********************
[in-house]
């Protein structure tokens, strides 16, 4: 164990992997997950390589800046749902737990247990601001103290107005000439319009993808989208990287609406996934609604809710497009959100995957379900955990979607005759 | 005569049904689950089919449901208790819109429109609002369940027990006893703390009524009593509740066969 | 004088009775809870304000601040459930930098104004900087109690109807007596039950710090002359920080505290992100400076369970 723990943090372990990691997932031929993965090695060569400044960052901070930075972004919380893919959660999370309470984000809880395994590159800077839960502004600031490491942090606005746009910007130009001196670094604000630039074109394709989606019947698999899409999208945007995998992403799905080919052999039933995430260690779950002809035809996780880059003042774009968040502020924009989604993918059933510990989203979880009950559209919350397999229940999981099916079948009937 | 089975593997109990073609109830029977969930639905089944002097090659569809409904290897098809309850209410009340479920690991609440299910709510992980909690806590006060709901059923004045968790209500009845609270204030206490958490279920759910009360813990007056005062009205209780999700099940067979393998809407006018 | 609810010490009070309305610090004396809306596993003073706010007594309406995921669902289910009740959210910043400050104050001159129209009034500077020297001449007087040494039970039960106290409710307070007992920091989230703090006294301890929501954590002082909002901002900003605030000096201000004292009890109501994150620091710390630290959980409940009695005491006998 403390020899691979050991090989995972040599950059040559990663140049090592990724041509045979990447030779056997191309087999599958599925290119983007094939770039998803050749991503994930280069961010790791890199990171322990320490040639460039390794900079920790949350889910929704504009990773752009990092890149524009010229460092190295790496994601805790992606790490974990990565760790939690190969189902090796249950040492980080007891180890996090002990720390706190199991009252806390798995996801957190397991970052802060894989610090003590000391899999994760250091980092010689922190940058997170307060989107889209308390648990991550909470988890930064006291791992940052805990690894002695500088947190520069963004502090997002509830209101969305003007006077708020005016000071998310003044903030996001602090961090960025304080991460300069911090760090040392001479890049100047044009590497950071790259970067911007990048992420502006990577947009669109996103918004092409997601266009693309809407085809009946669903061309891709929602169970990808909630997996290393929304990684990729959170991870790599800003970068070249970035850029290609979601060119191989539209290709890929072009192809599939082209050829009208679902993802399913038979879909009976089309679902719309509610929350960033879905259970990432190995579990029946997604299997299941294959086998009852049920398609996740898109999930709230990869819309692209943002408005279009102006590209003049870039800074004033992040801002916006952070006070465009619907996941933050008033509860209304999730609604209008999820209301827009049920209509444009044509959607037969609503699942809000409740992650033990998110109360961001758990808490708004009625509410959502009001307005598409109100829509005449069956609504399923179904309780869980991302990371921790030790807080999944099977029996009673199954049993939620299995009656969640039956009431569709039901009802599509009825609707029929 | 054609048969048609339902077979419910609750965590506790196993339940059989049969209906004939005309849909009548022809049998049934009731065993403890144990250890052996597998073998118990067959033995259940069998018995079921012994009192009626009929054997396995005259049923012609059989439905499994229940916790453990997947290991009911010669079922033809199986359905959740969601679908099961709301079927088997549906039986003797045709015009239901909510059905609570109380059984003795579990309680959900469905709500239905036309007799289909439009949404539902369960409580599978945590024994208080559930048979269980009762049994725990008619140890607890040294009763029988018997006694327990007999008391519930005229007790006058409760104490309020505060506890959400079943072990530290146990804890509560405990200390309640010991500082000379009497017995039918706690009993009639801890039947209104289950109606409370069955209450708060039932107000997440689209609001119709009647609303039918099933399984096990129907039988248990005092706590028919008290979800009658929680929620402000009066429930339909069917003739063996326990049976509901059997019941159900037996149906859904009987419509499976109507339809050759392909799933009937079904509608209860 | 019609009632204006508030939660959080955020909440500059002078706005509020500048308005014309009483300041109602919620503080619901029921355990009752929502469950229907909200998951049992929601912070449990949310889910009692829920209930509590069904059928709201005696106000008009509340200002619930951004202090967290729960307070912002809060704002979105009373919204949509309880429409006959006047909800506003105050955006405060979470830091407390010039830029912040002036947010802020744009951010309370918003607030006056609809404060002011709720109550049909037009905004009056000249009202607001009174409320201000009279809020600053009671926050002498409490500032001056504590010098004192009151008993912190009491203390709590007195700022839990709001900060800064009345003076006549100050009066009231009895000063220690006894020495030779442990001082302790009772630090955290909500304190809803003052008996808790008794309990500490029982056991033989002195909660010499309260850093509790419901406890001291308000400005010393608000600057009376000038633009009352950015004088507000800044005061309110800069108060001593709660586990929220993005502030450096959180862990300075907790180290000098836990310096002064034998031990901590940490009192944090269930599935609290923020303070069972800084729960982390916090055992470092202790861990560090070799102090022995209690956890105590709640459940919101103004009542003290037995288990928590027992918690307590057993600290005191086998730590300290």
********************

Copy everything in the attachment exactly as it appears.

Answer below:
[in-house]
């Protein structure tokens, strides 16, 4: 164990992997997950390589800046749902737990247990601001103290107005000439319009993808989208990287609406996934609604809710497009959100995957379900955990979607005759 | 005569049904689950089919449901208790819109429109609002369940027990006893703390009524009593509740066969 | 004088009775809870304000601040459930930098104004900087109690109807007596039950710090002359920080505290992100400076369970 723990943090372990990691997932031929993965090695060569400044960052901070930075972004919380893919959660999370309470984000809880395994590159800077839960502004600031490491942090606005746009910007130009001196670094604000630039074109394709989606019947698999899409999208945007995998992403799905080919052999039933995430260690779950002809035809996780880059003042774009968040502020924009989604993918059933510990989203979880009950559209919350397999229940999981099916079948009937 | 089975593997109990073609109830029977969930639905089944002097090659569809409904290897098809309850209410009340479920690991609440299910709510992980909690806590006060709901059923004045968790209500009845609270204030206490958490279920759910009360813990007056005062009205209780999700099940067979393998809407006018 | 609810010490009070309305610090004396809306596993003073706010007594309406995921669902289910009740959210910043400050104050001159129209009034500077020297001449007087040494039970039960106290409710307070007992920091989230703090006294301890929501954590002082909002901002900003605030000096201000004292009890109501994150620091710390630290959980409940009695005491006998 403390020899691979050991090989995972040599950059040559990663140049090592990724041509045979990447030779056997191309087999599958599925290119983007094939770039998803050749991503994930280069961010790791890199990171322990320490040639460039390794900079920790949350889910929704504009990773752009990092890149524009010229460092190295790496994601805790992606790490974990990565760790939690190969189902090796249950040492980080007891180890996090002990720390706190199991009252806390798995996801957190397991970052802060894989610090003590000391899999994760250091980092010689922190940058997170307060989107889209308390648990991550909470988890930064006291791992940052805990690894002695500088947190520069963004502090997002509830209101969305003007006077708020005016000071998310003044903030996001602090961090960025304080991460300069911090760090040392001479890049100047044009590497950071790259970067911007990048992420502006990577947009669109996103918004092409997601266009693309809407085809009946669903061309891709929602169970990808909630997996290393929304990684990729959170991870790599800003970068070249970035850029290609979601060119191989539209290709890929072009192809599939082209050829009208679902993802399913038979879909009976089309679902719309509610929350960033879905259970990432190995579990029946997604299997299941294959086998009852049920398609996740898109999930709230990869819309692209943002408005279009102006590209003049870039800074004033992040801002916006952070006070465009619907996941933050008033509860209304999730609604209008999820209301827009049920209509444009044509959607037969609503699942809000409740992650033990998110109360961001758990808490708004009625509410959502009001307005598409109100829509005449069956609504399923179904309780869980991302990371921790030790807080999944099977029996009673199954049993939620299995009656969640039956009431569709039901009802599509009825609707029929 | 054609048969048609339902077979419910609750965590506790196993339940059989049969209906004939005309849909009548022809049998049934009731065993403890144990250890052996597998073998118990067959033995259940069998018995079921012994009192009626009929054997396995005259049923012609059989439905499994229940916790453990997947290991009911010669079922033809199986359905959740969601679908099961709301079927088997549906039986003797045709015009239901909510059905609570109380059984003795579990309680959900469905709500239905036309007799289909439009949404539902369960409580599978945590024994208080559930048979269980009762049994725990008619140890607890040294009763029988018997006694327990007999008391519930005229007790006058409760104490309020505060506890959400079943072990530290146990804890509560405990200390309640010991500082000379009497017995039918706690009993009639801890039947209104289950109606409370069955209450708060039932107000997440689209609001119709009647609303039918099933399984096990129907039988248990005092706590028919008290979800009658929680929620402000009066429930339909069917003739063996326990049976509901059997019941159900037996149906859904009987419509499976109507339809050759392909799933009937079904509608209860 | 019609009632204006508030939660959080955020909440500059002078706005509020500048308005014309009483300041109602919620503080619901029921355990009752929502469950229907909200998951049992929601912070449990949310889910009692829920209930509590069904059928709201005696106000008009509340200002619930951004202090967290729960307070912002809060704002979105009373919204949509309880429409006959006047909800506003105050955006405060979470830091407390010039830029912040002036947010802020744009951010309370918003607030006056609809404060002011709720109550049909037009905004009056000249009202607001009174409320201000009279809020600053009671926050002498409490500032001056504590010098004192009151008993912190009491203390709590007195700022839990709001900060800064009345003076006549100050009066009231009895000063220690006894020495030779442990001082302790009772630090955290909500304190809803003052008996808790008794309990500490029982056991033989002195909660010499309260850093509790419901406890001291308000400005010393608000600057009376000038633009009352950015004088507000800044005061309110800069108060001593709660586990929220993005502030450096959180862990300075907790180290000098836990310096002064034998031990901590940490009192944090269930599935609290923020303070069972800084729960982390916090055992470092202790861990560090070799102090022995209690956890105590709640459940919101103004009542003290037995288990928590027992918690307590057993600290005191086998730590300290």